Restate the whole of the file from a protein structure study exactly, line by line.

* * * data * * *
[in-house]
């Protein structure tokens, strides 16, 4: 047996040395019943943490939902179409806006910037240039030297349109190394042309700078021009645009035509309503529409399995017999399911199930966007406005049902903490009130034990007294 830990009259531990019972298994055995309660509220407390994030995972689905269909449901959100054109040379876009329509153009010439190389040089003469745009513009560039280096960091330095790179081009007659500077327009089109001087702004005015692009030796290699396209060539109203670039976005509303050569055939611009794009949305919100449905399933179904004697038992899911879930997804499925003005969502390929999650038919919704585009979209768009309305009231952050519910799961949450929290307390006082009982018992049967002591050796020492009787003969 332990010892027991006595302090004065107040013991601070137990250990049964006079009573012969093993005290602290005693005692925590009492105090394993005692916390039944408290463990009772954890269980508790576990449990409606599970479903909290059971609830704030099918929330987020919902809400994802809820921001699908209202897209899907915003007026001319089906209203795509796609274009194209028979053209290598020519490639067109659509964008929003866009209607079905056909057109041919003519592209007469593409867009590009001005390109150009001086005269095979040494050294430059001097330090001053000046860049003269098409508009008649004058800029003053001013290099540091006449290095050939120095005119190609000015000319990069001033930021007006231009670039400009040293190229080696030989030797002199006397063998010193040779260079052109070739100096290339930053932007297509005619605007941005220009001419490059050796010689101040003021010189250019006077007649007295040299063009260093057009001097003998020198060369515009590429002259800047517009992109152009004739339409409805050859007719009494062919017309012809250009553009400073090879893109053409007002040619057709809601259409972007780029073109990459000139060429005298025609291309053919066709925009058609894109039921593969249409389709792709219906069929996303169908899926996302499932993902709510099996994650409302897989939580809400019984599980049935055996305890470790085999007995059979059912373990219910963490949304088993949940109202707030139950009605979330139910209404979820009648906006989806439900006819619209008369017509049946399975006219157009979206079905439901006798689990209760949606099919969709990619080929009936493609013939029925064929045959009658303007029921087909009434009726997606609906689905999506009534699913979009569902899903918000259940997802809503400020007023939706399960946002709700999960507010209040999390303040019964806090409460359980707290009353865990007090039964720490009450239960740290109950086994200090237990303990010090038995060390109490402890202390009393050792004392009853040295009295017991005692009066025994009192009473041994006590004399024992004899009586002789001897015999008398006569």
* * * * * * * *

[in-house]
């Protein structure tokens, strides 16, 4: 047996040395019943943490939902179409806006910037240039030297349109190394042309700078021009645009035509309503529409399995017999399911199930966007406005049902903490009130034990007294 830990009259531990019972298994055995309660509220407390994030995972689905269909449901959100054109040379876009329509153009010439190389040089003469745009513009560039280096960091330095790179081009007659500077327009089109001087702004005015692009030796290699396209060539109203670039976005509303050569055939611009794009949305919100449905399933179904004697038992899911879930997804499925003005969502390929999650038919919704585009979209768009309305009231952050519910799961949450929290307390006082009982018992049967002591050796020492009787003969 332990010892027991006595302090004065107040013991601070137990250990049964006079009573012969093993005290602290005693005692925590009492105090394993005692916390039944408290463990009772954890269980508790576990449990409606599970479903909290059971609830704030099918929330987020919902809400994802809820921001699908209202897209899907915003007026001319089906209203795509796609274009194209028979053209290598020519490639067109659509964008929003866009209607079905056909057109041919003519592209007469593409867009590009001005390109150009001086005269095979040494050294430059001097330090001053000046860049003269098409508009008649004058800029003053001013290099540091006449290095050939120095005119190609000015000319990069001033930021007006231009670039400009040293190229080696030989030797002199006397063998010193040779260079052109070739100096290339930053932007297509005619605007941005220009001419490059050796010689101040003021010189250019006077007649007295040299063009260093057009001097003998020198060369515009590429002259800047517009992109152009004739339409409805050859007719009494062919017309012809250009553009400073090879893109053409007002040619057709809601259409972007780029073109990459000139060429005298025609291309053919066709925009058609894109039921593969249409389709792709219906069929996303169908899926996302499932993902709510099996994650409302897989939580809400019984599980049935055996305890470790085999007995059979059912373990219910963490949304088993949940109202707030139950009605979330139910209404979820009648906006989806439900006819619209008369017509049946399975006219157009979206079905439901006798689990209760949606099919969709990619080929009936493609013939029925064929045959009658303007029921087909009434009726997606609906689905999506009534699913979009569902899903918000259940997802809503400020007023939706399960946002709700999960507010209040999390303040019964806090409460359980707290009353865990007090039964720490009450239960740290109950086994200090237990303990010090038995060390109490402890202390009393050792004392009853040295009295017991005692009066025994009192009473041994006590004399024992004899009586002789001897015999008398006569």